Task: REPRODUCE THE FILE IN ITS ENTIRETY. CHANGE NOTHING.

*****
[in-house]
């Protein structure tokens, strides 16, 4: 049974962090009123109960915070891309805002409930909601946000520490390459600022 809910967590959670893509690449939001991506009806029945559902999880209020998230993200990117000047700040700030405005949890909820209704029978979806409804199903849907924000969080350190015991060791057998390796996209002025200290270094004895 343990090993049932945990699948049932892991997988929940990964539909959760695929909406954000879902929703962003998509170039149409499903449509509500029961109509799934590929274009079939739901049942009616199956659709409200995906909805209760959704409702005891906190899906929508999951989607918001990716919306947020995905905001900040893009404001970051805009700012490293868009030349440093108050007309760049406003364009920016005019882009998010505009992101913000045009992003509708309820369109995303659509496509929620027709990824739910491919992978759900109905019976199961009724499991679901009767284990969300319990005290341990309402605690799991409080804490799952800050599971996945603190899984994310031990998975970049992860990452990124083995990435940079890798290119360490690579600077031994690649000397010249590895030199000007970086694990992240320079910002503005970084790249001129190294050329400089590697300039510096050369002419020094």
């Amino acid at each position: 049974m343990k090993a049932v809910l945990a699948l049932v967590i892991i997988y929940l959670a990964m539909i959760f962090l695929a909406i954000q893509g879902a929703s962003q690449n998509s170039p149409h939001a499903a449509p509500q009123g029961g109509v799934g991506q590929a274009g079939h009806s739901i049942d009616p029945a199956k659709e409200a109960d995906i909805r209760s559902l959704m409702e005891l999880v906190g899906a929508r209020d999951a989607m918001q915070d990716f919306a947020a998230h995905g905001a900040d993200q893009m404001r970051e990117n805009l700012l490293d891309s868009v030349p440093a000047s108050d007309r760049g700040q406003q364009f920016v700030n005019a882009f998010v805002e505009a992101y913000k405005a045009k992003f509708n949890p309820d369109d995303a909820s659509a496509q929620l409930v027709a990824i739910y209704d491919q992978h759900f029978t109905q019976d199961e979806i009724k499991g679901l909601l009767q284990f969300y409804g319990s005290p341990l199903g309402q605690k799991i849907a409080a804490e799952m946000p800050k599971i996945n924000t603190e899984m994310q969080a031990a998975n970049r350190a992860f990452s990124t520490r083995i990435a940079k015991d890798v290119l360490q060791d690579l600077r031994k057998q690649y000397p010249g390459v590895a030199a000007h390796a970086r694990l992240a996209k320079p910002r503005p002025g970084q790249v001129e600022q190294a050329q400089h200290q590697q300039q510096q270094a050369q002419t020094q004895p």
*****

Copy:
[in-house]
């Protein structure tokens, strides 16, 4: 049974962090009123109960915070891309805002409930909601946000520490390459600022 809910967590959670893509690449939001991506009806029945559902999880209020998230993200990117000047700040700030405005949890909820209704029978979806409804199903849907924000969080350190015991060791057998390796996209002025200290270094004895 343990090993049932945990699948049932892991997988929940990964539909959760695929909406954000879902929703962003998509170039149409499903449509509500029961109509799934590929274009079939739901049942009616199956659709409200995906909805209760959704409702005891906190899906929508999951989607918001990716919306947020995905905001900040893009404001970051805009700012490293868009030349440093108050007309760049406003364009920016005019882009998010505009992101913000045009992003509708309820369109995303659509496509929620027709990824739910491919992978759900109905019976199961009724499991679901009767284990969300319990005290341990309402605690799991409080804490799952800050599971996945603190899984994310031990998975970049992860990452990124083995990435940079890798290119360490690579600077031994690649000397010249590895030199000007970086694990992240320079910002503005970084790249001129190294050329400089590697300039510096050369002419020094």
């Amino acid at each position: 049974m343990k090993a049932v809910l945990a699948l049932v967590i892991i997988y929940l959670a990964m539909i959760f962090l695929a909406i954000q893509g879902a929703s962003q690449n998509s170039p149409h939001a499903a449509p509500q009123g029961g109509v799934g991506q590929a274009g079939h009806s739901i049942d009616p029945a199956k659709e409200a109960d995906i909805r209760s559902l959704m409702e005891l999880v906190g899906a929508r209020d999951a989607m918001q915070d990716f919306a947020a998230h995905g905001a900040d993200q893009m404001r970051e990117n805009l700012l490293d891309s868009v030349p440093a000047s108050d007309r760049g700040q406003q364009f920016v700030n005019a882009f998010v805002e505009a992101y913000k405005a045009k992003f509708n949890p309820d369109d995303a909820s659509a496509q929620l409930v027709a990824i739910y209704d491919q992978h759900f029978t109905q019976d199961e979806i009724k499991g679901l909601l009767q284990f969300y409804g319990s005290p341990l199903g309402q605690k799991i849907a409080a804490e799952m946000p800050k599971i996945n924000t603190e899984m994310q969080a031990a998975n970049r350190a992860f990452s990124t520490r083995i990435a940079k015991d890798v290119l360490q060791d690579l600077r031994k057998q690649y000397p010249g390459v590895a030199a000007h390796a970086r694990l992240a996209k320079p910002r503005p002025g970084q790249v001129e600022q190294a050329q400089h200290q590697q300039q510096q270094a050369q002419t020094q004895p």